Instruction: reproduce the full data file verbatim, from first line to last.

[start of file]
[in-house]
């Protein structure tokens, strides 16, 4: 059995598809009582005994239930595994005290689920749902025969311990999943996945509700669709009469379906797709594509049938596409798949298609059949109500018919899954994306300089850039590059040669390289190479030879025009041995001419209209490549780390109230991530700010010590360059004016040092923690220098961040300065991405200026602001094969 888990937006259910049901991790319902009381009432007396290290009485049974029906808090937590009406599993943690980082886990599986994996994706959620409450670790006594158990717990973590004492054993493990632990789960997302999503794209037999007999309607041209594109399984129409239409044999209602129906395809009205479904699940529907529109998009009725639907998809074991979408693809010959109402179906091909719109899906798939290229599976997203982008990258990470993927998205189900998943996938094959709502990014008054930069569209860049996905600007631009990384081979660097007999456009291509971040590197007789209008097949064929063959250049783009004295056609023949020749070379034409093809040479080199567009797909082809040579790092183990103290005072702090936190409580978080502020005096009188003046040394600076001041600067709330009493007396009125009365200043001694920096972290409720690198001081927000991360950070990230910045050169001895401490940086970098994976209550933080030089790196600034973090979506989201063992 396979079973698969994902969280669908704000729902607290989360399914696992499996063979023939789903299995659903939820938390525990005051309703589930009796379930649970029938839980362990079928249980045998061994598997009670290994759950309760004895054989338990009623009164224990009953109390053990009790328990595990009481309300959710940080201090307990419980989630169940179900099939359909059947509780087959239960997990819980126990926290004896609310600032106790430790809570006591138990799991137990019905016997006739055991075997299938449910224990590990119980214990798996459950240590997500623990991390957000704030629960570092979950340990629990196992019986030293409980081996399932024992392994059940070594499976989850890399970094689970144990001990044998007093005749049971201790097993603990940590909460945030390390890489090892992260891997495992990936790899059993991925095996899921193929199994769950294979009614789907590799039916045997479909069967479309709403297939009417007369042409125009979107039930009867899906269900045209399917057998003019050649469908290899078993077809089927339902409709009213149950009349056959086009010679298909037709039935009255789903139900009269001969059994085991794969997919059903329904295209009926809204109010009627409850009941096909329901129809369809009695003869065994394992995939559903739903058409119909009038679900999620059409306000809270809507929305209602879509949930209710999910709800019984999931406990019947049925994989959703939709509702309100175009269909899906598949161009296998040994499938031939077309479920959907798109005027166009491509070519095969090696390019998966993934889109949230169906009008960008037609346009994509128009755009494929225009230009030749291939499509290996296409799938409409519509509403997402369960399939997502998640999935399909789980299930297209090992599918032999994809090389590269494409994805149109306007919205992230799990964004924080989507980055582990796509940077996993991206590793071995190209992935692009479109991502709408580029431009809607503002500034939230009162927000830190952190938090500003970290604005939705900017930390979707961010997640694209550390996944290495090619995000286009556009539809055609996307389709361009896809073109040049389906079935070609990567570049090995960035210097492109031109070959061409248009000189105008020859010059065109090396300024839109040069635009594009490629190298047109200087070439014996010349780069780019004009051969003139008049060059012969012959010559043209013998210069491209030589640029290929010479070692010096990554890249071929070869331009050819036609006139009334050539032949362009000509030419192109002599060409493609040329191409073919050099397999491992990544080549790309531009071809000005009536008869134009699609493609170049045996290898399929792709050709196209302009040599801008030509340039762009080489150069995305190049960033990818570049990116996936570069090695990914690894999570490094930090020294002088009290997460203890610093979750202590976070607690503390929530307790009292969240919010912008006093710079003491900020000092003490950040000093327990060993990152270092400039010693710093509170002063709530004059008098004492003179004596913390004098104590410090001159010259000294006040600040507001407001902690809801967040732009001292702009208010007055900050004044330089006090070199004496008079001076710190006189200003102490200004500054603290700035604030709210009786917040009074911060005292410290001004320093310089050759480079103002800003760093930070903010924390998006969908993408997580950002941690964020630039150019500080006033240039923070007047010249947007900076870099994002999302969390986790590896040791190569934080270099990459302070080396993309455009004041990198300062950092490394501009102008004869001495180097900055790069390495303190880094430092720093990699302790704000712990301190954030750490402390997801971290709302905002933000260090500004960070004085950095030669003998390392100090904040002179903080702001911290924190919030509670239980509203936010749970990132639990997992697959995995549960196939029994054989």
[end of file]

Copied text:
[in-house]
């Protein structure tokens, strides 16, 4: 059995598809009582005994239930595994005290689920749902025969311990999943996945509700669709009469379906797709594509049938596409798949298609059949109500018919899954994306300089850039590059040669390289190479030879025009041995001419209209490549780390109230991530700010010590360059004016040092923690220098961040300065991405200026602001094969 888990937006259910049901991790319902009381009432007396290290009485049974029906808090937590009406599993943690980082886990599986994996994706959620409450670790006594158990717990973590004492054993493990632990789960997302999503794209037999007999309607041209594109399984129409239409044999209602129906395809009205479904699940529907529109998009009725639907998809074991979408693809010959109402179906091909719109899906798939290229599976997203982008990258990470993927998205189900998943996938094959709502990014008054930069569209860049996905600007631009990384081979660097007999456009291509971040590197007789209008097949064929063959250049783009004295056609023949020749070379034409093809040479080199567009797909082809040579790092183990103290005072702090936190409580978080502020005096009188003046040394600076001041600067709330009493007396009125009365200043001694920096972290409720690198001081927000991360950070990230910045050169001895401490940086970098994976209550933080030089790196600034973090979506989201063992 396979079973698969994902969280669908704000729902607290989360399914696992499996063979023939789903299995659903939820938390525990005051309703589930009796379930649970029938839980362990079928249980045998061994598997009670290994759950309760004895054989338990009623009164224990009953109390053990009790328990595990009481309300959710940080201090307990419980989630169940179900099939359909059947509780087959239960997990819980126990926290004896609310600032106790430790809570006591138990799991137990019905016997006739055991075997299938449910224990590990119980214990798996459950240590997500623990991390957000704030629960570092979950340990629990196992019986030293409980081996399932024992392994059940070594499976989850890399970094689970144990001990044998007093005749049971201790097993603990940590909460945030390390890489090892992260891997495992990936790899059993991925095996899921193929199994769950294979009614789907590799039916045997479909069967479309709403297939009417007369042409125009979107039930009867899906269900045209399917057998003019050649469908290899078993077809089927339902409709009213149950009349056959086009010679298909037709039935009255789903139900009269001969059994085991794969997919059903329904295209009926809204109010009627409850009941096909329901129809369809009695003869065994394992995939559903739903058409119909009038679900999620059409306000809270809507929305209602879509949930209710999910709800019984999931406990019947049925994989959703939709509702309100175009269909899906598949161009296998040994499938031939077309479920959907798109005027166009491509070519095969090696390019998966993934889109949230169906009008960008037609346009994509128009755009494929225009230009030749291939499509290996296409799938409409519509509403997402369960399939997502998640999935399909789980299930297209090992599918032999994809090389590269494409994805149109306007919205992230799990964004924080989507980055582990796509940077996993991206590793071995190209992935692009479109991502709408580029431009809607503002500034939230009162927000830190952190938090500003970290604005939705900017930390979707961010997640694209550390996944290495090619995000286009556009539809055609996307389709361009896809073109040049389906079935070609990567570049090995960035210097492109031109070959061409248009000189105008020859010059065109090396300024839109040069635009594009490629190298047109200087070439014996010349780069780019004009051969003139008049060059012969012959010559043209013998210069491209030589640029290929010479070692010096990554890249071929070869331009050819036609006139009334050539032949362009000509030419192109002599060409493609040329191409073919050099397999491992990544080549790309531009071809000005009536008869134009699609493609170049045996290898399929792709050709196209302009040599801008030509340039762009080489150069995305190049960033990818570049990116996936570069090695990914690894999570490094930090020294002088009290997460203890610093979750202590976070607690503390929530307790009292969240919010912008006093710079003491900020000092003490950040000093327990060993990152270092400039010693710093509170002063709530004059008098004492003179004596913390004098104590410090001159010259000294006040600040507001407001902690809801967040732009001292702009208010007055900050004044330089006090070199004496008079001076710190006189200003102490200004500054603290700035604030709210009786917040009074911060005292410290001004320093310089050759480079103002800003760093930070903010924390998006969908993408997580950002941690964020630039150019500080006033240039923070007047010249947007900076870099994002999302969390986790590896040791190569934080270099990459302070080396993309455009004041990198300062950092490394501009102008004869001495180097900055790069390495303190880094430092720093990699302790704000712990301190954030750490402390997801971290709302905002933000260090500004960070004085950095030669003998390392100090904040002179903080702001911290924190919030509670239980509203936010749970990132639990997992697959995995549960196939029994054989």